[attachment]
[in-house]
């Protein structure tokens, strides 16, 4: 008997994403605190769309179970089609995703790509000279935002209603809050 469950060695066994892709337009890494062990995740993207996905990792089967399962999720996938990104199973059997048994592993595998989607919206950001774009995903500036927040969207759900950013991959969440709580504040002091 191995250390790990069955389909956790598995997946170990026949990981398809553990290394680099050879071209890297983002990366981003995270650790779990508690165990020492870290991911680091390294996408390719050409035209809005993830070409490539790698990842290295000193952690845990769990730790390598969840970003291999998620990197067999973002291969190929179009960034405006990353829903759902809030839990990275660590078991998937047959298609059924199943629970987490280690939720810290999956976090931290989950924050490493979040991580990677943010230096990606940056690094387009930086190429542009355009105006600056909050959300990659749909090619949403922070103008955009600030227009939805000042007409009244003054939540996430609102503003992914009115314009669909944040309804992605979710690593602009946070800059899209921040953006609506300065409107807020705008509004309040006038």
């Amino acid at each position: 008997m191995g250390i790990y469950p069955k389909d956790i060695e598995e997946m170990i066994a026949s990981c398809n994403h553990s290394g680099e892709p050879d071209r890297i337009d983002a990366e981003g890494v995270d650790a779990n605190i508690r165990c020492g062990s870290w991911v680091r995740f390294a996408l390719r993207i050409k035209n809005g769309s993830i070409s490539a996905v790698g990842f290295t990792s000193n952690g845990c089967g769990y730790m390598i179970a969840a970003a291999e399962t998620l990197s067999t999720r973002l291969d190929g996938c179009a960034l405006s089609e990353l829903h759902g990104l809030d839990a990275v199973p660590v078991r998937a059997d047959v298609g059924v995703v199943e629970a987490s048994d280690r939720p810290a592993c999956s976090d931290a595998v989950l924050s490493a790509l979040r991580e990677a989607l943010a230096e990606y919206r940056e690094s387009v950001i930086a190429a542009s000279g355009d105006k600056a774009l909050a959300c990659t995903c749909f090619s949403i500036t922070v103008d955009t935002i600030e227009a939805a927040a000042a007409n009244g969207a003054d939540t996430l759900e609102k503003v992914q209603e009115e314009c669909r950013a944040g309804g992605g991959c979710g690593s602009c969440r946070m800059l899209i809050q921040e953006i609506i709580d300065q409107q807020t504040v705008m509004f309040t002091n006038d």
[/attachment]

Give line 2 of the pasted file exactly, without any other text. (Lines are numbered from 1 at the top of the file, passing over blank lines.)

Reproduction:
């Protein structure tokens, strides 16, 4: 008997994403605190769309179970089609995703790509000279935002209603809050 469950060695066994892709337009890494062990995740993207996905990792089967399962999720996938990104199973059997048994592993595998989607919206950001774009995903500036927040969207759900950013991959969440709580504040002091 191995250390790990069955389909956790598995997946170990026949990981398809553990290394680099050879071209890297983002990366981003995270650790779990508690165990020492870290991911680091390294996408390719050409035209809005993830070409490539790698990842290295000193952690845990769990730790390598969840970003291999998620990197067999973002291969190929179009960034405006990353829903759902809030839990990275660590078991998937047959298609059924199943629970987490280690939720810290999956976090931290989950924050490493979040991580990677943010230096990606940056690094387009930086190429542009355009105006600056909050959300990659749909090619949403922070103008955009600030227009939805000042007409009244003054939540996430609102503003992914009115314009669909944040309804992605979710690593602009946070800059899209921040953006609506300065409107807020705008509004309040006038």